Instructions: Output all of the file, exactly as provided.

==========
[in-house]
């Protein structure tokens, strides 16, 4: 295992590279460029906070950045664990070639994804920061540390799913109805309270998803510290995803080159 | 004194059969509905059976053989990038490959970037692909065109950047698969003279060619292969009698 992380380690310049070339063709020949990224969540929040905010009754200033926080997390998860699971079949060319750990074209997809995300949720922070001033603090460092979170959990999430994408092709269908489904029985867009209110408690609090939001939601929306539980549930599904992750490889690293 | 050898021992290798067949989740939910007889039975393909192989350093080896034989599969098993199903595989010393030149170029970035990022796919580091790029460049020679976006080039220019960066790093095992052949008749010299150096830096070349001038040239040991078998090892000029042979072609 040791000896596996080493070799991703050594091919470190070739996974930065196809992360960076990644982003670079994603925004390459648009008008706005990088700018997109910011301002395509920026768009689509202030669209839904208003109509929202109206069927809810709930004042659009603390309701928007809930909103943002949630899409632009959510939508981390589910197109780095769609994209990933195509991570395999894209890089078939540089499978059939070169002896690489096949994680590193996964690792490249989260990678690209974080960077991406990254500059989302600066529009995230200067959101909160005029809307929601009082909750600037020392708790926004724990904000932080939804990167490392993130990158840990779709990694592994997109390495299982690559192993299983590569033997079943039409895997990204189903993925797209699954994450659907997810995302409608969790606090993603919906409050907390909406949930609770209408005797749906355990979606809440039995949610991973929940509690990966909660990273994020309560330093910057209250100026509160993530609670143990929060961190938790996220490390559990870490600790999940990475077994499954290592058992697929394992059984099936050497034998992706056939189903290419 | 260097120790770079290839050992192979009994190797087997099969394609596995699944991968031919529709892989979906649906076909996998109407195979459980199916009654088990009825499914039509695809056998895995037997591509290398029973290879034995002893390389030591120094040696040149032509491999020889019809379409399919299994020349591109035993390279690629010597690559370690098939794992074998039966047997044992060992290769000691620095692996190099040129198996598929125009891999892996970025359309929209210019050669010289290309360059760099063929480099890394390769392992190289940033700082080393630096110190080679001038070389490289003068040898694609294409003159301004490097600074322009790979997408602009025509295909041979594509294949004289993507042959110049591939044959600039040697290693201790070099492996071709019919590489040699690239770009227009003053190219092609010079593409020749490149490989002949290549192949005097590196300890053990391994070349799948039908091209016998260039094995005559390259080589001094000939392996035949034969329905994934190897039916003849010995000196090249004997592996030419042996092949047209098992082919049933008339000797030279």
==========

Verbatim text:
[in-house]
């Protein structure tokens, strides 16, 4: 295992590279460029906070950045664990070639994804920061540390799913109805309270998803510290995803080159 | 004194059969509905059976053989990038490959970037692909065109950047698969003279060619292969009698 992380380690310049070339063709020949990224969540929040905010009754200033926080997390998860699971079949060319750990074209997809995300949720922070001033603090460092979170959990999430994408092709269908489904029985867009209110408690609090939001939601929306539980549930599904992750490889690293 | 050898021992290798067949989740939910007889039975393909192989350093080896034989599969098993199903595989010393030149170029970035990022796919580091790029460049020679976006080039220019960066790093095992052949008749010299150096830096070349001038040239040991078998090892000029042979072609 040791000896596996080493070799991703050594091919470190070739996974930065196809992360960076990644982003670079994603925004390459648009008008706005990088700018997109910011301002395509920026768009689509202030669209839904208003109509929202109206069927809810709930004042659009603390309701928007809930909103943002949630899409632009959510939508981390589910197109780095769609994209990933195509991570395999894209890089078939540089499978059939070169002896690489096949994680590193996964690792490249989260990678690209974080960077991406990254500059989302600066529009995230200067959101909160005029809307929601009082909750600037020392708790926004724990904000932080939804990167490392993130990158840990779709990694592994997109390495299982690559192993299983590569033997079943039409895997990204189903993925797209699954994450659907997810995302409608969790606090993603919906409050907390909406949930609770209408005797749906355990979606809440039995949610991973929940509690990966909660990273994020309560330093910057209250100026509160993530609670143990929060961190938790996220490390559990870490600790999940990475077994499954290592058992697929394992059984099936050497034998992706056939189903290419 | 260097120790770079290839050992192979009994190797087997099969394609596995699944991968031919529709892989979906649906076909996998109407195979459980199916009654088990009825499914039509695809056998895995037997591509290398029973290879034995002893390389030591120094040696040149032509491999020889019809379409399919299994020349591109035993390279690629010597690559370690098939794992074998039966047997044992060992290769000691620095692996190099040129198996598929125009891999892996970025359309929209210019050669010289290309360059760099063929480099890394390769392992190289940033700082080393630096110190080679001038070389490289003068040898694609294409003159301004490097600074322009790979997408602009025509295909041979594509294949004289993507042959110049591939044959600039040697290693201790070099492996071709019919590489040699690239770009227009003053190219092609010079593409020749490149490989002949290549192949005097590196300890053990391994070349799948039908091209016998260039094995005559390259080589001094000939392996035949034969329905994934190897039916003849010995000196090249004997592996030419042996092949047209098992082919049933008339000797030279």